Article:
In Latin rite, the priest expanded on this last petition with these words, “Deliver us, O Lord, from every evil--past, present, and future--and mercifully grant us peace in our day with the help of the blessed and glorious ever-virgin Mary, of your blessed apostles Peter and Paul, blessed Andrew, and all your saints; that, through the aid of your mercy, we may always be free from sin, and safe from every danger.” In Greek, or Byzantine rite, the familiar doxology we use was added to the end of the prayer. It is a way of endorsing the sentiments of the beautiful prayer Jesus taught us.

The Breaking of the Bread
The Celebrant breaks the consecrated Bread. A period of silence is kept.

Following Christ’s example at the Last Supper, the priest breaks the bread, a sign of Jesus’ Body, broken on the altar of the cross. The peace may be exchanged here, if it has not been done earlier (BCP 407). The priest breaks off a small fragment of the Host and places it in the chalice, praying silently that this mingling of the Body and Blood of Christ may lead us to everlasting life. It may be followed by the words of St. Paul from 1 Corinthians 5:7 identifying Jesus as our Passover and the holy Eucharist as our own feast of deliverance from evil and death.

Or, an anthem may follow the fraction of the sacred Host. This is usually the Agnus Dei, a hymn composed of the words of St. John the Baptist, who saw Jesus coming to be baptized, and said, “Behold, the Lamb of God that takes away the sins of the world”(Jn 1:29). The hymn and prayer for God’s mercy was added to the liturgy by Pope Sergius I in the seventh century. A prayer we call the “prayer of humble access” may also be said, asking God to grant us grace and humility in approaching the communion rail to receive this most blessed Sacrament. The prayer was added by Archbishop Thomas Cranmer of Canterbury in 1549.
Photo Sharing and Video Hosting at Photobucket
The following or some other suitable anthem may be sung or said here
O Lamb of God, that takest away the sins of the world,
have mercy upon us.

O Lamb of God, that takest away the sins of the world,
have mercy upon us.

O Lamb of God, that takest away the sins of the world,
grant us thy peace.

The following prayer may be said. The People may join in saying this prayer.
We do not presume to come to this thy Table, O merciful Lord, trusting in our own righteousness, but in thy manifold and great mercies. We are not worthy so much as to gather up the crumbs under thy Table. But thou art the same Lord whose property is always to have mercy. Grant us therefore, gracious Lord, so to eat the flesh of thy dear Son Jesus Christ, and to drink his blood, that we may evermore dwell in him, and he in us. Amen.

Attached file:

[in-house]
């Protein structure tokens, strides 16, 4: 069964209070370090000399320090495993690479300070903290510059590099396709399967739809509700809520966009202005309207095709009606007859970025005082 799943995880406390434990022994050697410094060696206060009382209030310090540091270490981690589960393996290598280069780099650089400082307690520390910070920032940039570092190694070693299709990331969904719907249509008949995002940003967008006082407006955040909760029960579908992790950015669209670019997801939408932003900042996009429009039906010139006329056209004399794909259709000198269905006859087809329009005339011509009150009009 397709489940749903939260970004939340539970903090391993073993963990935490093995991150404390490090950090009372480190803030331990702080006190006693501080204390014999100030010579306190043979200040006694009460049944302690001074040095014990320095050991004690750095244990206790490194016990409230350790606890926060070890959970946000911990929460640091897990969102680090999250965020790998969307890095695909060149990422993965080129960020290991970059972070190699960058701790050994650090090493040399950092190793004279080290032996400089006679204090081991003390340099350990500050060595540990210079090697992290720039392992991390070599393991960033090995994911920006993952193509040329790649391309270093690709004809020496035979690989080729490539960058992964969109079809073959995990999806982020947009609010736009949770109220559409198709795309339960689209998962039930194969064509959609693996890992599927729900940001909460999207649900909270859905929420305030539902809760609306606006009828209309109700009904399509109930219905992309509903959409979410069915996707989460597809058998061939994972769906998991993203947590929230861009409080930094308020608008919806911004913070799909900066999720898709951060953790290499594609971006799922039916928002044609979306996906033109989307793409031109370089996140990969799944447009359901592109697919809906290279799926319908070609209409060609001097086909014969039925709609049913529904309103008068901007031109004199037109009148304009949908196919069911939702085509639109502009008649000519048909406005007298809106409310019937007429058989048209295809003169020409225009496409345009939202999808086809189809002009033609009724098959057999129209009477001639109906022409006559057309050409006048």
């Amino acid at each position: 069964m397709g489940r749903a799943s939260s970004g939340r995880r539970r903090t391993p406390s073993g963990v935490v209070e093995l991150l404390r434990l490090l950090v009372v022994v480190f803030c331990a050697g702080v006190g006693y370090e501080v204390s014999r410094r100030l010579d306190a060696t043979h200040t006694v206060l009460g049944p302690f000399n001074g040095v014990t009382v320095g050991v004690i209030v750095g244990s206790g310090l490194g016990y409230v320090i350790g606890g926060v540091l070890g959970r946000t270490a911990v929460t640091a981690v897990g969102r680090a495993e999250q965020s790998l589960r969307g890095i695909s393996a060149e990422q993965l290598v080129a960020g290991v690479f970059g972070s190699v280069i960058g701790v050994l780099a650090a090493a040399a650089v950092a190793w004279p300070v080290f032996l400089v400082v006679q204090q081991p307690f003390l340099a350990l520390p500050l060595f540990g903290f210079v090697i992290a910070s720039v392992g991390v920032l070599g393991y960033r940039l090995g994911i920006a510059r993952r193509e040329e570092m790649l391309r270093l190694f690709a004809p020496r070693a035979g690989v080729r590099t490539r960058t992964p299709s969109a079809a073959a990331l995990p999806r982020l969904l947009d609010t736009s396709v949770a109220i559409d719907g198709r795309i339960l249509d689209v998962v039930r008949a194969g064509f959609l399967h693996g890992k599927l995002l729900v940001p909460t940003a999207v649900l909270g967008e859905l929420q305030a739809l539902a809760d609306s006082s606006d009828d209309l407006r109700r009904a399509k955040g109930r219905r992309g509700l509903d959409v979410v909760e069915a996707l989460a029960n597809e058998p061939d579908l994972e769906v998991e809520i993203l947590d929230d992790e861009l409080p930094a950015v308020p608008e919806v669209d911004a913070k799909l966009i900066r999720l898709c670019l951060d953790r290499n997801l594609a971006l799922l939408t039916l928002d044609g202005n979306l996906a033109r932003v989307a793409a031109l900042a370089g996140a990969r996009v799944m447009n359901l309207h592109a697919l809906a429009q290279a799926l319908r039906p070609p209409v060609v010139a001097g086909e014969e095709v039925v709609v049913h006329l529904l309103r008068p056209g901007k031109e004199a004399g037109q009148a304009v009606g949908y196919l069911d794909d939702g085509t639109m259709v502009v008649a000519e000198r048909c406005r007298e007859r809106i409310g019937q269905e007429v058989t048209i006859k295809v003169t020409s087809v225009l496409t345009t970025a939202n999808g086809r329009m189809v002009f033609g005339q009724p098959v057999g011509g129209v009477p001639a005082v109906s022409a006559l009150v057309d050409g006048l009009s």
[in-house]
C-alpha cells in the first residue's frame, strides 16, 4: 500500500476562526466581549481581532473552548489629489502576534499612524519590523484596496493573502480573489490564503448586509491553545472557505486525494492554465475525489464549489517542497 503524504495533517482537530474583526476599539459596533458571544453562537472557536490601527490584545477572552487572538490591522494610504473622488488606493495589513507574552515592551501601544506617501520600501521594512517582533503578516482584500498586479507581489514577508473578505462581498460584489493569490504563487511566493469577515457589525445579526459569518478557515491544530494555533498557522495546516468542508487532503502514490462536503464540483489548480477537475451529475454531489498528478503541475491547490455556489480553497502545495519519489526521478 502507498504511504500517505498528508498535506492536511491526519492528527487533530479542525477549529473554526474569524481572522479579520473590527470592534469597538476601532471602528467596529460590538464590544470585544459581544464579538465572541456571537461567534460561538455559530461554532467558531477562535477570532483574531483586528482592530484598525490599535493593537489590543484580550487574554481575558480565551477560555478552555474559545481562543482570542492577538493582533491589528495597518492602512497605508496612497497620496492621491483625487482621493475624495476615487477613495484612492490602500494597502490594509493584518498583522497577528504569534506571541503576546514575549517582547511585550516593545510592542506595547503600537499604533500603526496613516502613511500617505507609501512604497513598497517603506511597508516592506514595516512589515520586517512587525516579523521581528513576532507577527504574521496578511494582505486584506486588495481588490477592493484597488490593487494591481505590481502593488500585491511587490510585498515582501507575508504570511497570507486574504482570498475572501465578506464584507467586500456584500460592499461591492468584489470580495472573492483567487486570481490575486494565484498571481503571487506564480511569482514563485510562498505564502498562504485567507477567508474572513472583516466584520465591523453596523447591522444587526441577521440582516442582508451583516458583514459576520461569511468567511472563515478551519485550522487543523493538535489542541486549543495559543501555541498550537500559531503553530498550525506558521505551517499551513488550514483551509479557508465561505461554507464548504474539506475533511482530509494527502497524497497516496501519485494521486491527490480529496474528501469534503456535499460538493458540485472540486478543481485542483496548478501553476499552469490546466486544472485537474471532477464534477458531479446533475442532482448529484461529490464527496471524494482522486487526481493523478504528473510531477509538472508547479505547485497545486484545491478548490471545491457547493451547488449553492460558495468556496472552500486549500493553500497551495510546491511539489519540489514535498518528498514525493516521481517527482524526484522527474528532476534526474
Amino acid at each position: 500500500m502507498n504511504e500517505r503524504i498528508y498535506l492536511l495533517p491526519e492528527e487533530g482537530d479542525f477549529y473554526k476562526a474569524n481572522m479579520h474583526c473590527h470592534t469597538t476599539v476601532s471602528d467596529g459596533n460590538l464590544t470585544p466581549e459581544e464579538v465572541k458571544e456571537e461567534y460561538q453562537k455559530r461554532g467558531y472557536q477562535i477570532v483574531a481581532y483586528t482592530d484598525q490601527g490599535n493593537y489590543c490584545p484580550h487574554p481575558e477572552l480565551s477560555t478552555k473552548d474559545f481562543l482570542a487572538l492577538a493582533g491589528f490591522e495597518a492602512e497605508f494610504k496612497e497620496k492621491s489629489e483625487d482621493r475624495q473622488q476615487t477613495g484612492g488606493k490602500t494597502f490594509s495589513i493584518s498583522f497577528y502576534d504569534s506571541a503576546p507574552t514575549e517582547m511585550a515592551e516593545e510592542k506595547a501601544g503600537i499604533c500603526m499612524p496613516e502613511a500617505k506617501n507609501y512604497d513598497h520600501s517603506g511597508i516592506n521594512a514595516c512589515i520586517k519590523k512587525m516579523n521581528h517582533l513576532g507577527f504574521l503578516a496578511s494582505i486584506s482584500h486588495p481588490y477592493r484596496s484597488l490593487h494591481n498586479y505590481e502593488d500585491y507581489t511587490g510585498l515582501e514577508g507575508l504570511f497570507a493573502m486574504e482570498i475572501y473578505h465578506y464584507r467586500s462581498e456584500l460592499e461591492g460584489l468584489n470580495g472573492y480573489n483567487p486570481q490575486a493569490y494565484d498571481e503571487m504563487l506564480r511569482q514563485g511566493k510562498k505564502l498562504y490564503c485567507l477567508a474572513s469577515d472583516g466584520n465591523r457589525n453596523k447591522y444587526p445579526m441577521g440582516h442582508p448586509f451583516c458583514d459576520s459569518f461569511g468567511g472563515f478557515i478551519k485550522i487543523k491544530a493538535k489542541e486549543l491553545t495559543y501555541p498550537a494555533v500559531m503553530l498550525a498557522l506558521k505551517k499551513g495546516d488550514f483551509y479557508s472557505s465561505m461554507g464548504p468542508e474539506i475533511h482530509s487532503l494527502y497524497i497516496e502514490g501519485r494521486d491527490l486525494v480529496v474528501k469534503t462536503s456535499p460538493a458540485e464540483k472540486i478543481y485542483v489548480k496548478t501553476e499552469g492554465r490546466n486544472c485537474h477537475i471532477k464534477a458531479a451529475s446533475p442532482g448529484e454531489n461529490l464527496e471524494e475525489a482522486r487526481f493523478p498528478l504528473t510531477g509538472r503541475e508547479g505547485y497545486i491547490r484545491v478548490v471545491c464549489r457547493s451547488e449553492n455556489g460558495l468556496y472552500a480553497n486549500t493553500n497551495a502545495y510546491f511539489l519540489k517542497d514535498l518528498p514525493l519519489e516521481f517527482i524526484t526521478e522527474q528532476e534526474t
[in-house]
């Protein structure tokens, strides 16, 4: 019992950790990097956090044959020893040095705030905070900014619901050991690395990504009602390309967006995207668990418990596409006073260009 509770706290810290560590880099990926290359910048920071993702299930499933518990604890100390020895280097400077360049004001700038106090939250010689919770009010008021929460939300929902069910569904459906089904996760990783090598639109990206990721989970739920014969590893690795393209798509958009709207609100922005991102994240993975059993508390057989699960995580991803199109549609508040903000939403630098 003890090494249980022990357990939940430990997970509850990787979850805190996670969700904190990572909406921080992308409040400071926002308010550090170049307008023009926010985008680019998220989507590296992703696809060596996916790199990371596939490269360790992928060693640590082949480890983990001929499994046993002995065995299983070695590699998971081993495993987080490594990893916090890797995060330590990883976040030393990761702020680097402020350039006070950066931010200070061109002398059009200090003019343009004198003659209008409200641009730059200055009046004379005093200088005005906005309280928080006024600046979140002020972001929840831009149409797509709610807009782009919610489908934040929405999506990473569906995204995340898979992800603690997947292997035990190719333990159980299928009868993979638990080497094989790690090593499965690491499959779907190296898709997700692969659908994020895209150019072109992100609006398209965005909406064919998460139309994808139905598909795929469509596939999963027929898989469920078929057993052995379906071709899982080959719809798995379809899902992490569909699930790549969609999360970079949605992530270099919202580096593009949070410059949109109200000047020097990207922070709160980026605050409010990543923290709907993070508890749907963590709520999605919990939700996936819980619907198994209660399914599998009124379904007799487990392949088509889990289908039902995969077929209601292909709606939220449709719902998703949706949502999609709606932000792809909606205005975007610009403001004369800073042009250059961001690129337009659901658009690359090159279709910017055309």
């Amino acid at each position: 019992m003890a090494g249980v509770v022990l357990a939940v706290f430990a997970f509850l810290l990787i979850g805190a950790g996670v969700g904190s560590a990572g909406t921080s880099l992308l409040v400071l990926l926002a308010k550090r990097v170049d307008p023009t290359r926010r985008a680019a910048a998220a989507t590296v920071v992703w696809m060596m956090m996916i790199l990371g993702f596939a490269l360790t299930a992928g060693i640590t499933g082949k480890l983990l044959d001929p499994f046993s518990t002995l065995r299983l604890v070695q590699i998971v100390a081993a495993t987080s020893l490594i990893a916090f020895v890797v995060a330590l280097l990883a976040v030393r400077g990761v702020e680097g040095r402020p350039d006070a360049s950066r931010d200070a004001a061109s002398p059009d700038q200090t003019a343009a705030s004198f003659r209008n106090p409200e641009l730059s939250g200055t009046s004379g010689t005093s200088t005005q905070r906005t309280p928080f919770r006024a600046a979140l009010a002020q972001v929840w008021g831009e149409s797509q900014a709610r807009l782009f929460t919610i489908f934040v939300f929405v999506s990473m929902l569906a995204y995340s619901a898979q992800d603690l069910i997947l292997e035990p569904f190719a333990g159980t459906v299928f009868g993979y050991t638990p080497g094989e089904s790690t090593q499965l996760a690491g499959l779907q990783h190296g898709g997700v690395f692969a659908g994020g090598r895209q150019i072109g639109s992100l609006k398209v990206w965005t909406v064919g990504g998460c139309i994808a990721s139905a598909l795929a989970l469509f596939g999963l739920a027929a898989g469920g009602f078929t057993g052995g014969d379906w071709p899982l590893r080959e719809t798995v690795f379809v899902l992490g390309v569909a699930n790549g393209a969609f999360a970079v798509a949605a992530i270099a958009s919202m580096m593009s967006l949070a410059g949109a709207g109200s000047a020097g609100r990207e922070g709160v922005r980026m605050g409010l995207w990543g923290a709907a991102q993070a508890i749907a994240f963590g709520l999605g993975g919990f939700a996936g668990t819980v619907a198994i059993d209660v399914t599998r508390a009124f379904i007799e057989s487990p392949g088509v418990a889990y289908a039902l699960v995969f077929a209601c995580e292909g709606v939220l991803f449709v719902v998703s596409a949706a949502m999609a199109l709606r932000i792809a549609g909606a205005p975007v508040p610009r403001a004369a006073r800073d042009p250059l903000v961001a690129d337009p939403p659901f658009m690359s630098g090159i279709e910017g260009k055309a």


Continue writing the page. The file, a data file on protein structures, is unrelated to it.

Photo Sharing and Video Hosting at Photobucket
Facing the people, the Celebrant may say the following Invitation
The Gifts of God for the People of God. [Take them in remembrance that Christ died for you, and feed on him in your hearts by faith, with thanksgiving.]

The ministers receive the Sacrament in both kinds, and then immediately deliver it to the people.

This invitation was adapted from the Greek Liturgy of St. John Chrysostom, which has the invitation, “Holy things for the holy.” The holy Gifts are the Body and Blood of Christ, to nourish those baptized into his death and resurrection. We receive them joyfully because it is only united with Christ that we can share eternal life (Jn 6:53-56). It is our custom to kneel at the altar rail, if you are able to receive communion. Ladies are asked to blot their lipstick before coming forward. The Host is placed on the palm of your right hand or directly on your tongue. It is not irreverent to touch the chalice; in fact, it is very helpful in avoiding spills. Please guide the chalice by the base to your lips in order to receive the precious Blood. Our bishop has given permission for those who desire to receive the Body and Blood together by intinction, for those who desire it. To do so, leave the Host in the palm of your hand. The person serving the chalice will take it, dip it into the chalice, and place it in your open mouth.

For those not able to come forward, please notify an usher if you need Holy Communion brought to you in your pew. If you do not wish to receive Holy Communion at this service, you may instead come forward to receive a blessing. Please cross your arms over your chest to indicate to the priest that you would like a blessing.

What is required of us to receive Holy Communion? St. Paul says, “A person should first examine himself before he eats the bread and drinks the cup. For anyone who eats and drinks without discerning the Body, eats and drinks judgment upon himself”(1 Cor 11:28-29). The Prayer Book adds that, for those receiving Holy Communion, “It is required that we should examine our lives, repent of our sins, and be in love and charity with all people”(BCP 860). Those who are not Episcopalians may also receive Communion in an Episcopal Church. If you are a baptized Christian, who shares our faith in the Presence of Christ in his blessed Sacrament and regularly receive Communion in your own church, you are welcome to do so here today.